The Egyptian revolution came to somewhat of an end two months ago. But that is not to say the demonstrations in Tahrir have ended. Chants filled the square as thousands gathered today, calling for the prosecution of Mubarak and those around him.

The air was festive, milling through a crowd of face-painted children, as colourful placards mingled with Egyptian flags.

But I would wake in the morning to the sound of gunshots. I had become used to the calm of Egypt following my time in Libya. I must have been mistaken, it must have been something else.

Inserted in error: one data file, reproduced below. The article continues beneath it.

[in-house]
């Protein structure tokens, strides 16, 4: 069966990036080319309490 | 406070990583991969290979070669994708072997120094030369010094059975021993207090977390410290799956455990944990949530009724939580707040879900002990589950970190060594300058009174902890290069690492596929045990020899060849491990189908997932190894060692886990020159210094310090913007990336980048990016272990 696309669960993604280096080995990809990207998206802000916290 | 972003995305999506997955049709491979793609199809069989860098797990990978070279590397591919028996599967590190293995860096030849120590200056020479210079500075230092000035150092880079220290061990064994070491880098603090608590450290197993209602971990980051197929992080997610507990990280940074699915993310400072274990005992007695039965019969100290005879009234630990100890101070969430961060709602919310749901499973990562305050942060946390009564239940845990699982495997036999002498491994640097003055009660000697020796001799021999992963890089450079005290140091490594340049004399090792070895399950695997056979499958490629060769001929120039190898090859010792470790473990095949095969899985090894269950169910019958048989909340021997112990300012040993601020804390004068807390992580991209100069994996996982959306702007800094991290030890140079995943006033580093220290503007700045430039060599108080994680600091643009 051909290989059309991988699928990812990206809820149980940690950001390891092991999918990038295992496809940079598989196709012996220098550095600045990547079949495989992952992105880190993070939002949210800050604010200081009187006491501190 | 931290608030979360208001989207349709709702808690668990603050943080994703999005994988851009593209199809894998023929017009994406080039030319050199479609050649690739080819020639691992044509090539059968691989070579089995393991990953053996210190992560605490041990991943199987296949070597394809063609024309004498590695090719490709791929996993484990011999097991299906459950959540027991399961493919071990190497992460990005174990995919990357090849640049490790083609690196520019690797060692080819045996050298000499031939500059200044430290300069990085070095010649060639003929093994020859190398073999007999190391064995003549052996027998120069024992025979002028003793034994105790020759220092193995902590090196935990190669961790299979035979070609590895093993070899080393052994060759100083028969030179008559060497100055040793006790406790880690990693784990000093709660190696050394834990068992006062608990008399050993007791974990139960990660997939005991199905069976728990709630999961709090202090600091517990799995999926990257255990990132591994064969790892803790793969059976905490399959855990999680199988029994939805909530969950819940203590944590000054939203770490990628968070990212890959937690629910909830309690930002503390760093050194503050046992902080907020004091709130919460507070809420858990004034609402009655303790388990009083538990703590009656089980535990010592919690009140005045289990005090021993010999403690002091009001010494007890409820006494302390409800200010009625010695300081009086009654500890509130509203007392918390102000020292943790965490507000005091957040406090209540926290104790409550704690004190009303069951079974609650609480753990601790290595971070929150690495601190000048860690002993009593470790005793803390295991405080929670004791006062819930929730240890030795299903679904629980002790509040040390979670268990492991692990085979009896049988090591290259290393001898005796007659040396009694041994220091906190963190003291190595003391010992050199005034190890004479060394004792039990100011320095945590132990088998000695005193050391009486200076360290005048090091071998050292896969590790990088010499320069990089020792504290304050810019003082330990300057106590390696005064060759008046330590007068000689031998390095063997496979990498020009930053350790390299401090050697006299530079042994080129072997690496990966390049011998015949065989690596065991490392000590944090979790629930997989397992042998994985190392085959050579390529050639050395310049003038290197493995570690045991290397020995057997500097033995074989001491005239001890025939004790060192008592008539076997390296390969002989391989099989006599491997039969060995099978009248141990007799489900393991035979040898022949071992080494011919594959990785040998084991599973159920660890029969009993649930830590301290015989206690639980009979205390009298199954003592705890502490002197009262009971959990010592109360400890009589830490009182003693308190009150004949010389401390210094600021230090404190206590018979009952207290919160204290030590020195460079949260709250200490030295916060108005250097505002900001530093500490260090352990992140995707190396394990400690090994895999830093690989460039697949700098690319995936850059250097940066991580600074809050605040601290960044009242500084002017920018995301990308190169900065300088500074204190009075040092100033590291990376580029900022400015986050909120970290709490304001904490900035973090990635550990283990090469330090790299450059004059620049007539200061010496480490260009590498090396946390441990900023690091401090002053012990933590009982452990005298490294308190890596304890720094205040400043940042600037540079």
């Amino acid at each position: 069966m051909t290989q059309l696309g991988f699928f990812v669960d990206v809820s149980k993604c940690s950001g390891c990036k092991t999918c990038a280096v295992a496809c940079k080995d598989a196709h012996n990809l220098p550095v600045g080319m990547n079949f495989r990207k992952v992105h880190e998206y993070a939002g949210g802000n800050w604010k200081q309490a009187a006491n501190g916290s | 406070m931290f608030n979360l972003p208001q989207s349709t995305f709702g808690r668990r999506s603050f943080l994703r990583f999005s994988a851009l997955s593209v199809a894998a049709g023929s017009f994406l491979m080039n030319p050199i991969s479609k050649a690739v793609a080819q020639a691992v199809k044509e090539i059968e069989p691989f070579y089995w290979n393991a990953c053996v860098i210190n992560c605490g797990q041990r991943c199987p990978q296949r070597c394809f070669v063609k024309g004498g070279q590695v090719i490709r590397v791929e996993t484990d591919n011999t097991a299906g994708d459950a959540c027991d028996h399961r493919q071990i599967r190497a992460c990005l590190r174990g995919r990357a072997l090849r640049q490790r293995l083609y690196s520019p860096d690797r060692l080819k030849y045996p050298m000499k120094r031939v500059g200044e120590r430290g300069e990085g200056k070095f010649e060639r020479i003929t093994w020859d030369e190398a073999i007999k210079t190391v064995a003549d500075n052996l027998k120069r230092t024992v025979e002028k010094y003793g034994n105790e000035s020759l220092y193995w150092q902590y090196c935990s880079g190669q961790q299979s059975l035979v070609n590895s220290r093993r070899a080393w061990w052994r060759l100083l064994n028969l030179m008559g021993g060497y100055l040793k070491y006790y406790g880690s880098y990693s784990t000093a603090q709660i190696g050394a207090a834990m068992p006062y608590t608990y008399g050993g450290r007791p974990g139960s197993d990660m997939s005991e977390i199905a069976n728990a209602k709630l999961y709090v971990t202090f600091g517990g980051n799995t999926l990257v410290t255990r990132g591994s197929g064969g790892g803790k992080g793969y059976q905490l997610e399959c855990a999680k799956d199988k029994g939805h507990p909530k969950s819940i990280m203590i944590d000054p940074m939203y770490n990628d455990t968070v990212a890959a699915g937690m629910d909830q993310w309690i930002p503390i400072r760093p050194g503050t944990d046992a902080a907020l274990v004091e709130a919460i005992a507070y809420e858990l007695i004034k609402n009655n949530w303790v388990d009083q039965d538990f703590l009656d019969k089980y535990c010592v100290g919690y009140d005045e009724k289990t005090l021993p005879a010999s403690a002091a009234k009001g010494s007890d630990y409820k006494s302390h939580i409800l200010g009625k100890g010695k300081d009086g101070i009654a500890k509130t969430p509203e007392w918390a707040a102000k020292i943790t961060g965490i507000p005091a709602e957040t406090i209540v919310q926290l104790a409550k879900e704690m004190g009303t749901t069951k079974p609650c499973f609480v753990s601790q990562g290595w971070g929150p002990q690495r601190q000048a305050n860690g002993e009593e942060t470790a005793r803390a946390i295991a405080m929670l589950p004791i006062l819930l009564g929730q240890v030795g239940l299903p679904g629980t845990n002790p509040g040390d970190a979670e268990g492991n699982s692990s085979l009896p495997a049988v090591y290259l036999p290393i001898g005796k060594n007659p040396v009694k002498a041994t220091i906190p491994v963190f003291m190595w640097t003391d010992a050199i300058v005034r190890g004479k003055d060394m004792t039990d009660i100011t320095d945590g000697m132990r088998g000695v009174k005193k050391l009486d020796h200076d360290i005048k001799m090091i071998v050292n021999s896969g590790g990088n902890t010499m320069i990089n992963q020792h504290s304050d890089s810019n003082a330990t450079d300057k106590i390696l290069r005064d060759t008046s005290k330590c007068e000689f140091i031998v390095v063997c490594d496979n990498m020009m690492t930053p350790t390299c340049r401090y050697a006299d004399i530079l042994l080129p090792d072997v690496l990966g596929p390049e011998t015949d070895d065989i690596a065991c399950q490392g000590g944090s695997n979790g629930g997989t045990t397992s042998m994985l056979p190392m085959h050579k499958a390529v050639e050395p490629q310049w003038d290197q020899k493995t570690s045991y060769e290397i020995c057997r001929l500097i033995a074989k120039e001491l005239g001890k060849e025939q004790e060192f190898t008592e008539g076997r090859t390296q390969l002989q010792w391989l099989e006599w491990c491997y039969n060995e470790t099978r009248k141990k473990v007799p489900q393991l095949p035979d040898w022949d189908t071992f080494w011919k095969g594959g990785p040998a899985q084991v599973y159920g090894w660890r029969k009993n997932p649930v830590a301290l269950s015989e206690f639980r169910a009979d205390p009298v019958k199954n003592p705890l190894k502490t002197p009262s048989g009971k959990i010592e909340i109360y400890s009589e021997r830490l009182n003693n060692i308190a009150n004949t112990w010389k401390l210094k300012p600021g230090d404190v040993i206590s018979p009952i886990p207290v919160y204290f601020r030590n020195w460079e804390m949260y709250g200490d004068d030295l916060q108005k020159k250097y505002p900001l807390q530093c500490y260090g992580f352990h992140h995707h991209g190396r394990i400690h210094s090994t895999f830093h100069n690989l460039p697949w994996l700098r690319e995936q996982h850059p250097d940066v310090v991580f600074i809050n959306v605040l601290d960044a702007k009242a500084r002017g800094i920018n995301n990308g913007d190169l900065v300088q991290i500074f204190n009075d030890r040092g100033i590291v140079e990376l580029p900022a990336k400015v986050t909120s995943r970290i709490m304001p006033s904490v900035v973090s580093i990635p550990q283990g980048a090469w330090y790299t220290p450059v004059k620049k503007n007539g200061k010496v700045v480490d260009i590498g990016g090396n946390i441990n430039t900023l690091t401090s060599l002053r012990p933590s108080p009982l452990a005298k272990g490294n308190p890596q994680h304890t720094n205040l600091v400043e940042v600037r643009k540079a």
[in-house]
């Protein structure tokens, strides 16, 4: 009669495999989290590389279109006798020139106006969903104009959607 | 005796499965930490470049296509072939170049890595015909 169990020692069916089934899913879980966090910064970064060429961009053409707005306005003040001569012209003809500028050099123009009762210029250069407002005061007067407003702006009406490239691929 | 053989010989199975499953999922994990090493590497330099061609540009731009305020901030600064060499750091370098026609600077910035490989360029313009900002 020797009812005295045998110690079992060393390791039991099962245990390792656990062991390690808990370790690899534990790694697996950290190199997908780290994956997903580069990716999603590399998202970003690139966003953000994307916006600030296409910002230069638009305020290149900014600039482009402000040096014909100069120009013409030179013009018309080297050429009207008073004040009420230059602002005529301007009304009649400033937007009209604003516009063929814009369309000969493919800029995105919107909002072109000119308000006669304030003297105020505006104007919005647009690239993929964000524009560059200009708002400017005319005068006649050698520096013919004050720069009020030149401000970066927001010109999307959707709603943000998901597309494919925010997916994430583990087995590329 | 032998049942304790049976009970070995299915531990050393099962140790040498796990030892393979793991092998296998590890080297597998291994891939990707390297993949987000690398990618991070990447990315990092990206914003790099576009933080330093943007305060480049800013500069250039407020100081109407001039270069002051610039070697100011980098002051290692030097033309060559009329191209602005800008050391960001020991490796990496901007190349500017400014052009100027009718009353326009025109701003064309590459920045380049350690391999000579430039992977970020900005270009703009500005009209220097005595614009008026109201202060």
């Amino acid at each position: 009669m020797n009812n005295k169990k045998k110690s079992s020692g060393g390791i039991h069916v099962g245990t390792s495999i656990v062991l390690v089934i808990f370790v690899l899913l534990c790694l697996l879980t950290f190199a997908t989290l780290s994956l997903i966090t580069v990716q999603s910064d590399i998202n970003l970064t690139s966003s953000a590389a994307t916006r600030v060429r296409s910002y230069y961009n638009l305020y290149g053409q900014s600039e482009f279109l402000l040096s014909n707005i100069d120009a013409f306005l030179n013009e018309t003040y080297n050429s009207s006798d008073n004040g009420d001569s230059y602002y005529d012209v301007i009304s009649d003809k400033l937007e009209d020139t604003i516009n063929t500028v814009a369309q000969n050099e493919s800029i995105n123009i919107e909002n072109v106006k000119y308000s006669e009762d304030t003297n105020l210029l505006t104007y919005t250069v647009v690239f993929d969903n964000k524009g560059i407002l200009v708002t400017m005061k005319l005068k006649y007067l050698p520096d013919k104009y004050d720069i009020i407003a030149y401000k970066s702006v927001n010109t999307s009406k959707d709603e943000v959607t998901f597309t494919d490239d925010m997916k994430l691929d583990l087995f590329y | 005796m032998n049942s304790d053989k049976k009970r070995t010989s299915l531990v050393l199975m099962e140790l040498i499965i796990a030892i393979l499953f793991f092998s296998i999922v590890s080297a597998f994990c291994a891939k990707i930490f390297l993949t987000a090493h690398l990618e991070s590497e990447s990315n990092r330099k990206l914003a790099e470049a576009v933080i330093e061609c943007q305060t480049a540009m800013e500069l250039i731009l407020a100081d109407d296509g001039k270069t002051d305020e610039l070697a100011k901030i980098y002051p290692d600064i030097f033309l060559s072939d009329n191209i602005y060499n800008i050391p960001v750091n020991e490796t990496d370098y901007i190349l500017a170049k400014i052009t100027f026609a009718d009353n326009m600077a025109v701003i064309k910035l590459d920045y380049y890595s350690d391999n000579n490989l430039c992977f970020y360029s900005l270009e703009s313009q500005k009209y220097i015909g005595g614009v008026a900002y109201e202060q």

As I drove through the early-morning, deserted streets of Cairo to the bus-station, ready for my trip back to the Libyan revolution, I was oblivious to what had happened in Tahrir.

It wasn’t until I was sat in a hotel in Tobruk, having crossed into Libya, that I would learn what had happened. The army had fired shots as they tried to clear the square of protestors. This could be the turning point to the current popularity of military-held power in the country. “Many feel that the army are no longer serving the public interest” says a journalist on Al-Jazeera.